We don’t have a hard and fast rule, but we aim for 1,000 to 3,000 words per piece, with most articles settling in the 1,500 to 2,500-word range.
Once changes are made, the article is published to our blog via WordPress. We use a staging website to ensure everything looks good before going live.
Recordings and webinars
Sometimes, we’ll host a live webinar via LinkedIn or Zoom with an influencer in the sales or Ops space.
We’ve found that this attracts a more engaged crowd and introduces new audiences to us.
After the webinar, we turn the recording into a blog post.
Examples of webinars-turned-blog-posts we’ve done include:
- First 100 Days: The VP Operator Playbook (ft. Carmeanna Eberly)
- 5 Industrial Marketing Tips From A Demand Gen Director (ft. Matthew Sciannella)
Part III: Promoting content
Writing content is just the first step. Promoting it is the crucial second.
Each post first goes up on our website’s blog, tucked under the Resources section.
If you’ve got other owned media, such as a podcast, vlog, or newsletter, your content should go there first.
After publishing, it’s time for promotion. At FreeAgent, we promote our content in two main ways:
- Shared channels
- Paid ads
#1 Shared channels
We’ve got a LinkedIn page and LinkedIn newsletter through which we distribute content.
In the past, we also distributed content through Twitter and Facebook, although we’ve deprioritized those accounts to focus on LinkedIn.
We also sometimes share our content in relevant online sales communities and forums on Slack, like RevGenius and Wizards Of Ops.
#2 Paid ads
When the situation calls for it (e.g., during seasonal campaigns or events), we run ads against our content to drive traffic to our blog posts and landing pages.
Part IV: Tracking content performance
We track content performance in three main ways:
- Google Analytics and Search console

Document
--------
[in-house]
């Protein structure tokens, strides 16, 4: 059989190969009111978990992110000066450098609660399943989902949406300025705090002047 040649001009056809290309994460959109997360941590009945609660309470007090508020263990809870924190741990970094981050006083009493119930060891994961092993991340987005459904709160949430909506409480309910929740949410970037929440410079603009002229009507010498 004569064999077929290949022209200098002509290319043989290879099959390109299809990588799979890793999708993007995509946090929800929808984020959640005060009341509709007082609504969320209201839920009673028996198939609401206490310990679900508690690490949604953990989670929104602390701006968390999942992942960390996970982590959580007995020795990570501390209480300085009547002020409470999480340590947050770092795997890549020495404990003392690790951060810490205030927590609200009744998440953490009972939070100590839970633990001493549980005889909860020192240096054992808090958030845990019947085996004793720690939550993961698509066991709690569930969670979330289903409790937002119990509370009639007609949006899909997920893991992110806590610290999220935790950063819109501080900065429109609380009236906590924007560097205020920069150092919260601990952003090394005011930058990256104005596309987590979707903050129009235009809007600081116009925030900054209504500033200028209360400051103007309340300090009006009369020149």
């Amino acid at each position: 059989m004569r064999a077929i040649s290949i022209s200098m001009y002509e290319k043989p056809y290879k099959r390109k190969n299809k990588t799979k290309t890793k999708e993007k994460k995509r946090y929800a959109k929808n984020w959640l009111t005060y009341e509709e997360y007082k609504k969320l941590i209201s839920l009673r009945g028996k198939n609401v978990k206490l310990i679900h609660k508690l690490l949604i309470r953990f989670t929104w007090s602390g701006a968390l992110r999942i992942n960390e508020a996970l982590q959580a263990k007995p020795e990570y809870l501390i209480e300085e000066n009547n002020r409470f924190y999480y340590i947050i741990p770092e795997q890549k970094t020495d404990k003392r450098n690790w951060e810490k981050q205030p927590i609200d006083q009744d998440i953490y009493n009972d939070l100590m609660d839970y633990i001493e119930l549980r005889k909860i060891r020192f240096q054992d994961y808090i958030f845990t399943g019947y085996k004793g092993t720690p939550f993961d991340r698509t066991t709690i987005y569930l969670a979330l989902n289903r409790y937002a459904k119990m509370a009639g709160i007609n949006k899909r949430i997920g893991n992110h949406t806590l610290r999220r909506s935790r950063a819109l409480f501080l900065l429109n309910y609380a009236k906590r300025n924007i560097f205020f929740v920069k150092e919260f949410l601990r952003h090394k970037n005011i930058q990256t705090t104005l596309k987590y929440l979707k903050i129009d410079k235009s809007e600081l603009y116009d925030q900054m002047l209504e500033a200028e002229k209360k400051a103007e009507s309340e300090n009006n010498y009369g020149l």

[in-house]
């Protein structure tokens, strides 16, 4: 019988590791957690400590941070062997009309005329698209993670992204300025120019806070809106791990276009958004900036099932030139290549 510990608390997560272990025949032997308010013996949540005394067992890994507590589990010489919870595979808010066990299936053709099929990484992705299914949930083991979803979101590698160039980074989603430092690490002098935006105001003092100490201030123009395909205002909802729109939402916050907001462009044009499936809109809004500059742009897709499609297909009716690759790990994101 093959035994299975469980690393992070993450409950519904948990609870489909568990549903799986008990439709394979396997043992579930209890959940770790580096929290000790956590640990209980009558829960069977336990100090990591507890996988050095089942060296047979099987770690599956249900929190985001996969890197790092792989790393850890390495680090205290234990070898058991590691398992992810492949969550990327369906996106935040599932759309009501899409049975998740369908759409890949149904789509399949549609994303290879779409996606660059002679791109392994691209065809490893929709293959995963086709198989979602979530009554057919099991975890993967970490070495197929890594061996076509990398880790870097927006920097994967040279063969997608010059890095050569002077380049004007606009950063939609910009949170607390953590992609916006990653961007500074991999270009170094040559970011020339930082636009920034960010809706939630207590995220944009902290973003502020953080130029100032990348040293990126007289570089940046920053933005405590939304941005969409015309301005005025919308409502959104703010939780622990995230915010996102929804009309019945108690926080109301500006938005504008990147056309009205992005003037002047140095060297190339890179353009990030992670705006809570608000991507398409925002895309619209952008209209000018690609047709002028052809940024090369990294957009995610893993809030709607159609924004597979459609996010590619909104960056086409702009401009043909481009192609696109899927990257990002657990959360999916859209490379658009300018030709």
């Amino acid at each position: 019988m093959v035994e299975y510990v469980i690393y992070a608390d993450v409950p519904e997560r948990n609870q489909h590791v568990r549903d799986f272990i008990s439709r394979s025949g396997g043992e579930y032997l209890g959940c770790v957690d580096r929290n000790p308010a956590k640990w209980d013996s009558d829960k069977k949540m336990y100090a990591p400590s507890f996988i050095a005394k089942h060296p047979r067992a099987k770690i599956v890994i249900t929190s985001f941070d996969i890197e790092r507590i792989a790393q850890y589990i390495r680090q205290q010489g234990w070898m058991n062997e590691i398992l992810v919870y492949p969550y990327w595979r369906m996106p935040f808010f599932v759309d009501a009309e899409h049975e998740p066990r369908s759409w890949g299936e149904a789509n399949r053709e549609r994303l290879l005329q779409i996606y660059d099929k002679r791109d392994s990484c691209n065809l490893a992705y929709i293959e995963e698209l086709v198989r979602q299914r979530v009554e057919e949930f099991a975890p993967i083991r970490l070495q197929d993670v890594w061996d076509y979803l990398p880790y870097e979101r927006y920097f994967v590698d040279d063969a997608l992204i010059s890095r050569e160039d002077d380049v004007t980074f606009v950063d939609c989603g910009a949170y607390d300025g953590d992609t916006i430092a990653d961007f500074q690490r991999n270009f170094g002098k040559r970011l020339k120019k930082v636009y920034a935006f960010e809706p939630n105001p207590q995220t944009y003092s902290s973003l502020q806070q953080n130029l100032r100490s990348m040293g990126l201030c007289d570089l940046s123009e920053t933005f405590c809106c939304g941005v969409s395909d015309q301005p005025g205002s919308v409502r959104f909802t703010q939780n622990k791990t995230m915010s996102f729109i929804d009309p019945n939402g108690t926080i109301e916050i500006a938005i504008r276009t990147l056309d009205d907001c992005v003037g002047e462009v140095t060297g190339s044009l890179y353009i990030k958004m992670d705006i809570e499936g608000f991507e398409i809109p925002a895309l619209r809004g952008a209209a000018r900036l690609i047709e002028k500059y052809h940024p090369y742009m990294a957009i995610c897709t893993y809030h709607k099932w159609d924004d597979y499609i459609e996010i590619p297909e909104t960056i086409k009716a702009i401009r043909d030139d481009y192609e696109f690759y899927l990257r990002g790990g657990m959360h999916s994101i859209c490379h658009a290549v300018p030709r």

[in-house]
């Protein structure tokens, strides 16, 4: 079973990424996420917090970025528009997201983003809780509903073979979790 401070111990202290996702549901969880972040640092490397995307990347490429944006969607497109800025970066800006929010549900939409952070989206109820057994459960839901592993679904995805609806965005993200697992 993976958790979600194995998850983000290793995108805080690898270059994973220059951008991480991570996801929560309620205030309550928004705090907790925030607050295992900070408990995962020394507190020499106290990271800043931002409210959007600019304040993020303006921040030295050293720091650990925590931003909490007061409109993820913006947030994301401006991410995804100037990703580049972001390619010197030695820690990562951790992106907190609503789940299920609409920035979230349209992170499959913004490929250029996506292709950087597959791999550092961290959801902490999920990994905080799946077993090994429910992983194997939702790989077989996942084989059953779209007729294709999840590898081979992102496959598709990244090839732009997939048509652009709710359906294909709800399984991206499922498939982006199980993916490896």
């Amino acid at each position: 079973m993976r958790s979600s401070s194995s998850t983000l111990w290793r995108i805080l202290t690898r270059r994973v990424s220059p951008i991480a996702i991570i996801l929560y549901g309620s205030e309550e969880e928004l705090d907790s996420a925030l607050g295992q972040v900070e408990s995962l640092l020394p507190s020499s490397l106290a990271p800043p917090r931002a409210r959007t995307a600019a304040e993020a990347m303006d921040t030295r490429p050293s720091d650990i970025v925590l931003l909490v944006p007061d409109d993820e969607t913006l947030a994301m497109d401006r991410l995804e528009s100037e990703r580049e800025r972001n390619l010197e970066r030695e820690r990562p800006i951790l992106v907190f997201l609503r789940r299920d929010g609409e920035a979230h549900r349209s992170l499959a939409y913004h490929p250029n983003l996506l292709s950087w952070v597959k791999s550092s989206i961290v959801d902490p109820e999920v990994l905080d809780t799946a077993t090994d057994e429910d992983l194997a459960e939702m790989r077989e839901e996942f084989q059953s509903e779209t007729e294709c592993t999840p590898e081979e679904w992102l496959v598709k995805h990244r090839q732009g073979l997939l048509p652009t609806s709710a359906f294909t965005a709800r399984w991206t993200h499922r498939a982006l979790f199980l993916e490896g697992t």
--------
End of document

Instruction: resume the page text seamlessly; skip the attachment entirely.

- LinkedIn content analytics
- Feedback from the board
#1 Google Analytics and Search console
We track content performance by looking at our Google Analytics dashboard.
We’re also in the process of hiring a digital PR specialist who will help promote our content and increase our traffic.
(If you know anyone who’d fit the role, please recommend them to us.)
- An important aspect of optimizing our search rankings is linking to existing content. As we build our web of content, we add internal links to give our readers the best content experience.
- We also run ads against blog content to ensure more of our ICPs see the content in-feed — part of our strategy to leverage dark social.
#2 LinkedIn content analytics
Continuing with the theme of in-feed content consumption, an obvious way to track content performance is by looking at our LinkedIn analytics dashboard.
This dashboard tells us how our content is performing on LinkedIn, one of our most important channels.
The important metrics here are impressions and engagement rate, in that order.
This is because while not everybody will click on, like, share, or comment on our posts, it’s more important that they see it.
The more people see our content, the more likely they are to share it with their teams, bookmark it for later, and eventually engage with the content directly.
#3 Feedback from the Board
Part of our mandate from the Board is to create more FreeAgent content.
Over our last two Board meetings, the Board has expressed satisfaction with our efforts in that regard.
For example, Dave Ng, GP at Altara Ventures, one of our funders, sometimes shares our content to his feed.
While GPs get quarterly updates from our exec team, they are exposed to our LinkedIn and blog content year-round.
Our goal is to get more of our internal partners engaging with our content more often.
Write your next CRM article
Ideating and publishing CRM-focused article can be challenging at first, but it gets easier with time.
By ideating collaboratively with your team, sourcing content ideas from your customers, and staying active on social, you can produce more effective CRM content that drives traffic and conversions.
Use tools like Frase and SEMrush to ideate your next CRM guide or article.
And connect with the FreeAgent content team on LinkedIn!